Westminster Abbey has witnessed 38 coronations: the first documented coronation here was that of William the Conqueror in 1066, the most recent was that of Queen Elizabeth II on 2 June 1953.
Before 1066 there was no fixed location for the coronation ceremony. Bath, Canterbury, Kingston-Upon-Thames and Winchester were all at various times places of crowning and Edward the Confessor does not seem to have deliberately planned the Abbey as a coronation church. However, his immediate successor, Harold Godwineson, is known to have been at Westminster when the king died and it is likely that his crowning the following day was in the Abbey, though there is no surviving contemporary evidence to confirm it.
William I (‘the Conqueror’), who as Duke of Normandy defeated Harold at the Battle of Hastings in October 1066, marched to London with his army after the battle and, perhaps to reinforce his claim to be King Edward’s legitimate successor, chose the Abbey for his crowning on Christmas Day. His is the first certain crowning of a king at Westminster and all subsequent coronations have taken place here. Only two monarchs - Edward V (a boy king, one of the Princes in the Tower) and Edward VIII (who abdicated) - have not been crowned at all.
The Abbey’s role as a coronation church influenced Henry III’s rebuilding of the church in the mid-thirteenth century. The worshipping requirements of the monastic community had to be reconciled with the need for a large space or ‘theatre’ in which an assembly of people could witness the anointing and crowning of the monarch. The plan of the Abbey copies the French coronation church, Reims Cathedral, in placing the quire to the west of the crossing and transepts. This created a large space between the quire and the sanctuary suitable for the coronation ceremony. At other times wooden screens across the transepts provided the enclosed quire required for monastic worship.
The first king to be crowned in the Gothic abbey church was Edward I in 1274, though only the eastern portion of the new building was complete by that stage. Later, around 1298, Edward ordered the construction of the Coronation Chair which is said to have been used at every subsequent coronation.
From at least the thirteenth century the monarch made a formal progress from the Tower of London to the Palace of Westminster on the eve of the coronation. On coronation day the ceremonies began in Westminster Hall whence a grand procession made its way to the Abbey for the coronation service itself, returning to the Hall afterwards for a lavish banquet. These ceremonies no longer take place. James II declined the procession from the City, and the preliminary ceremonies and banquet in Westminster Hall were abandoned after George IV’s coronation in 1821. Instead, for the coronation of William IV in 1831, a temporary building was erected at the west end of the Abbey to provide space for the processions to form. An ‘annexe’ of this kind has been constructed ever since.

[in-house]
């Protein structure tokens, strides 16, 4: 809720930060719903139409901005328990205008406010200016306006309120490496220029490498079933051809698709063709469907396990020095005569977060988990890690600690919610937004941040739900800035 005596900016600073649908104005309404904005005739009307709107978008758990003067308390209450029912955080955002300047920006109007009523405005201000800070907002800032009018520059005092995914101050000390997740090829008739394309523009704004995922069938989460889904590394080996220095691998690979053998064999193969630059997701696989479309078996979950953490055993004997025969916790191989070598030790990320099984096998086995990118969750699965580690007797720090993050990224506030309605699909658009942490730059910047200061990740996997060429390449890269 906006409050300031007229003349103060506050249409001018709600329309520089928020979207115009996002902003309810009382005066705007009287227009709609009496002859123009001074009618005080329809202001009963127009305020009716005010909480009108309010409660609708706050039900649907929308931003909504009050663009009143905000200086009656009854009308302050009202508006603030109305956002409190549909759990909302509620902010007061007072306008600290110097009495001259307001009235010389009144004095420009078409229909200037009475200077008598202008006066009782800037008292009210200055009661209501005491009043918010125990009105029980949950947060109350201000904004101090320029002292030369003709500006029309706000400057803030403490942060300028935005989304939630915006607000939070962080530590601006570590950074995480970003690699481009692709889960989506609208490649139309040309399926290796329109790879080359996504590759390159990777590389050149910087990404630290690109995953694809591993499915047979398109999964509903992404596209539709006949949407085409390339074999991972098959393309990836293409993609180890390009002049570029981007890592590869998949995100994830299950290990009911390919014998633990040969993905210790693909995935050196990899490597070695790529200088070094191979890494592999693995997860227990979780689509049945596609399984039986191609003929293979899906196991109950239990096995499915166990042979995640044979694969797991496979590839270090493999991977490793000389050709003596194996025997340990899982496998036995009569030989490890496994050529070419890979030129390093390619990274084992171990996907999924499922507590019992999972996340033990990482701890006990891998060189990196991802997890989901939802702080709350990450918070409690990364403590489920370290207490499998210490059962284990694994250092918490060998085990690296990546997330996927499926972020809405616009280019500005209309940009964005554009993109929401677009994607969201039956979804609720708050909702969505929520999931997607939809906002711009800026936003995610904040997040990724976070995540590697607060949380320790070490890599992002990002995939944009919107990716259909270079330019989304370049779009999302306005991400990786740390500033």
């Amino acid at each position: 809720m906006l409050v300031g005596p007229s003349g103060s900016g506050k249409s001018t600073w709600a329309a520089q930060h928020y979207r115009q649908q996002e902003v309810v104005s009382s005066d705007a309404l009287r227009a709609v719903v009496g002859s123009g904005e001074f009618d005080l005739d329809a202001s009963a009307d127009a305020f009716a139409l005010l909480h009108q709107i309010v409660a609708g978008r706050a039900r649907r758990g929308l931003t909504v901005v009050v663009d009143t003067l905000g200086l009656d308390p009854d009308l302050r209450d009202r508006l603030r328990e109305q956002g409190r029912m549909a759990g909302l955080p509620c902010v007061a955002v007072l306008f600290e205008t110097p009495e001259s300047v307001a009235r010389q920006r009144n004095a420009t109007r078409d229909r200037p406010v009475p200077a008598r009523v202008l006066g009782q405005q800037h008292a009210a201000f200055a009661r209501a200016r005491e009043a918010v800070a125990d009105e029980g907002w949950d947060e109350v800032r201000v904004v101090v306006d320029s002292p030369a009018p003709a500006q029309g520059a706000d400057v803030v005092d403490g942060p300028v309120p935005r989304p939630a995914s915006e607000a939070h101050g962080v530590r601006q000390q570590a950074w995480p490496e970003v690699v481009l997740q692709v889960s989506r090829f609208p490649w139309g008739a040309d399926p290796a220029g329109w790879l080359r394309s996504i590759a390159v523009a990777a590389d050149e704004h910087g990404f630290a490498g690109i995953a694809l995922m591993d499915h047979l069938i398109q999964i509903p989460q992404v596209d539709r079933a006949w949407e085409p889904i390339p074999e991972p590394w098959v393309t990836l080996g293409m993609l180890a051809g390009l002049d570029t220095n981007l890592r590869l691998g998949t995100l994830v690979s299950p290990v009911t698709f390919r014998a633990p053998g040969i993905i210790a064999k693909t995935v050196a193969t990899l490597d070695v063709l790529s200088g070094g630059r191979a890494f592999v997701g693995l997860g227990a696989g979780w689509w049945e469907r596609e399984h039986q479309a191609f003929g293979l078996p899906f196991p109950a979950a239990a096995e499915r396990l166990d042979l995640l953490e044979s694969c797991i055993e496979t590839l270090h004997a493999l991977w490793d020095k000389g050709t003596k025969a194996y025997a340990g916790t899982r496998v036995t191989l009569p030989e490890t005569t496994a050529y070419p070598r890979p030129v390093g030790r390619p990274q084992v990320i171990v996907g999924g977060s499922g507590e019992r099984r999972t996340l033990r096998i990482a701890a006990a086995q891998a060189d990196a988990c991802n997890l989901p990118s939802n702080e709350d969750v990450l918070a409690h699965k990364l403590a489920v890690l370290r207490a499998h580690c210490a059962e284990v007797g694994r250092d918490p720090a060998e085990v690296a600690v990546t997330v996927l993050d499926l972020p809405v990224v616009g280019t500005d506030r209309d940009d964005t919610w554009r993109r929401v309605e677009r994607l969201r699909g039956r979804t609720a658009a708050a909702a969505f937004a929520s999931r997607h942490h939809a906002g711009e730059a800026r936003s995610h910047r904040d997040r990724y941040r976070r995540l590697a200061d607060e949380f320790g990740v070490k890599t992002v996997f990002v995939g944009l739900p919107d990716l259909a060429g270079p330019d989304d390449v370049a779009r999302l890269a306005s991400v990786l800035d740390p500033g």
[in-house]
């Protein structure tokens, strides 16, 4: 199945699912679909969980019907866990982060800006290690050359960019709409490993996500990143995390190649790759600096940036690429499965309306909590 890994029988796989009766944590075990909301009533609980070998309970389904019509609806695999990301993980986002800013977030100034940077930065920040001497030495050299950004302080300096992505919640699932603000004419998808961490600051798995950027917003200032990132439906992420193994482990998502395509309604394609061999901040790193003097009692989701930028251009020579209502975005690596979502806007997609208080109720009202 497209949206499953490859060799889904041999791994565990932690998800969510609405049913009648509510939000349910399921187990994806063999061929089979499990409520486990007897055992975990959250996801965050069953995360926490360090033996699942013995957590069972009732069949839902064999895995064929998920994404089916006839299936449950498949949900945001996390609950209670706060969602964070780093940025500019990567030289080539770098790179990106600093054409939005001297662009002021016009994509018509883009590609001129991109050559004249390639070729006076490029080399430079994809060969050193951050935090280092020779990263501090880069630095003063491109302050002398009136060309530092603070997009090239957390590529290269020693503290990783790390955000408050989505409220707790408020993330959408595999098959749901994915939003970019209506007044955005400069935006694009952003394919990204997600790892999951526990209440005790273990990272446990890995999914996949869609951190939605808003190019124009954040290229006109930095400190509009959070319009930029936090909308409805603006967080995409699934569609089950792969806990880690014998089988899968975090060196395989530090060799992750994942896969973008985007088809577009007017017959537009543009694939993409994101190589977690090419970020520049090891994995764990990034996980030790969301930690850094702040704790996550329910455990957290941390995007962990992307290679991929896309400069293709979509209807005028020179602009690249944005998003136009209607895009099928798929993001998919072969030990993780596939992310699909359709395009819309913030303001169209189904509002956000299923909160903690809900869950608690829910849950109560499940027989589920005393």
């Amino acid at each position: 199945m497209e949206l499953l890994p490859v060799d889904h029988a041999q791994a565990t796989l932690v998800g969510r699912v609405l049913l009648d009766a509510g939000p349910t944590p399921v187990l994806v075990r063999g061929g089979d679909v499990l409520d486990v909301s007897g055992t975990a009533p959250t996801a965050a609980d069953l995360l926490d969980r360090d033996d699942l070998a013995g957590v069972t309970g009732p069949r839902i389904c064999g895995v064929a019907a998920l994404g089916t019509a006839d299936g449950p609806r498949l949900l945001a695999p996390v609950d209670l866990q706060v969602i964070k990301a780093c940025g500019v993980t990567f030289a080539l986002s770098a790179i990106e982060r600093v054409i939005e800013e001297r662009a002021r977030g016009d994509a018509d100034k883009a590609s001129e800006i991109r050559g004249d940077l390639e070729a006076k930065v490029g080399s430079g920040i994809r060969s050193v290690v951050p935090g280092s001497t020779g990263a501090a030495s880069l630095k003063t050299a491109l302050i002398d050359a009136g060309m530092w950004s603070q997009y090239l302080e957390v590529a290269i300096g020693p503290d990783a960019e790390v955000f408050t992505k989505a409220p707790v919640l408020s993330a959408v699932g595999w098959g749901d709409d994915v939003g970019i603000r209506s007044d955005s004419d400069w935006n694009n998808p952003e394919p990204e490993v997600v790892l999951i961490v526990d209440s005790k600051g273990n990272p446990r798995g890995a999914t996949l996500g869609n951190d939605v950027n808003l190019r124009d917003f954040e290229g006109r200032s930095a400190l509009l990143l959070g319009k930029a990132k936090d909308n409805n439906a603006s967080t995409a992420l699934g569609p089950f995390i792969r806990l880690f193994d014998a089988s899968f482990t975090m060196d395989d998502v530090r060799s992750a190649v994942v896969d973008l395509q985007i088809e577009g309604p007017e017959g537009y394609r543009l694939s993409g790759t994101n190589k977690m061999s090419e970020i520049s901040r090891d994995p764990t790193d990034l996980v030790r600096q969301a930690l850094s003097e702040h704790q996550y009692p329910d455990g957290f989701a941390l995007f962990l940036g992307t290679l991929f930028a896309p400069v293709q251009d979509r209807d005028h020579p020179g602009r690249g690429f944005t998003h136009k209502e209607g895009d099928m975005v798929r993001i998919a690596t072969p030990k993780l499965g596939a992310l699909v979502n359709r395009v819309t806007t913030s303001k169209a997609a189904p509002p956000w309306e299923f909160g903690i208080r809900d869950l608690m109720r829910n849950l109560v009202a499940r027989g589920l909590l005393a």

The coronation service, though always following a common pattern, has also proved remarkably adaptable. The Latin order of service of the middle ages gave way, at the crowning of Elizabeth I in 1558, to a mixture of Latin and English and then, at the coronation of James I (James VI of Scotland) in 1603, to an entirely English liturgy. In 1689 the service was adapted again so that William III and Mary II might be crowned as joint monarchs. A second Coronation Chair (now in the Abbey’s Museum) was made to emphasise the shared nature of their sovereignty.
At eighteenth and early nineteenth century coronations public spectacle sometimes overshadowed religious significance. At George III’s coronation in 1761 some of the congregation began to eat a meal during the sermon! George IV’s coronation was a great theatrical spectacle and the king spent vast sums of money on it. In contrast his successor, William IV, had to be persuaded to have a coronation at all and spent so little money that it became known as ‘the penny coronation’. With Queen Victoria’s coronation in 1838, however, came a renewed appreciation of the true significance of the coronation ceremony.
Twentieth century coronations combined the solemnity of the religious service with magnificent pageantry and, because of Britain’s history as an imperial power, became truly international occasions. Dignitaries from all over the world and from many different ethnic and religious backgrounds attended, some to witness the coronation of their own Head of State, others as diplomatic representatives of foreign countries. The decision to televise the coronation of the present Queen in 1953 made it possible for the general public to witness the ceremony in its entirety for the first time. It is possible that few watching realized just how far back into history the roots of that magnificent ceremony stretched, and how little fundamental change had occurred over the centuries.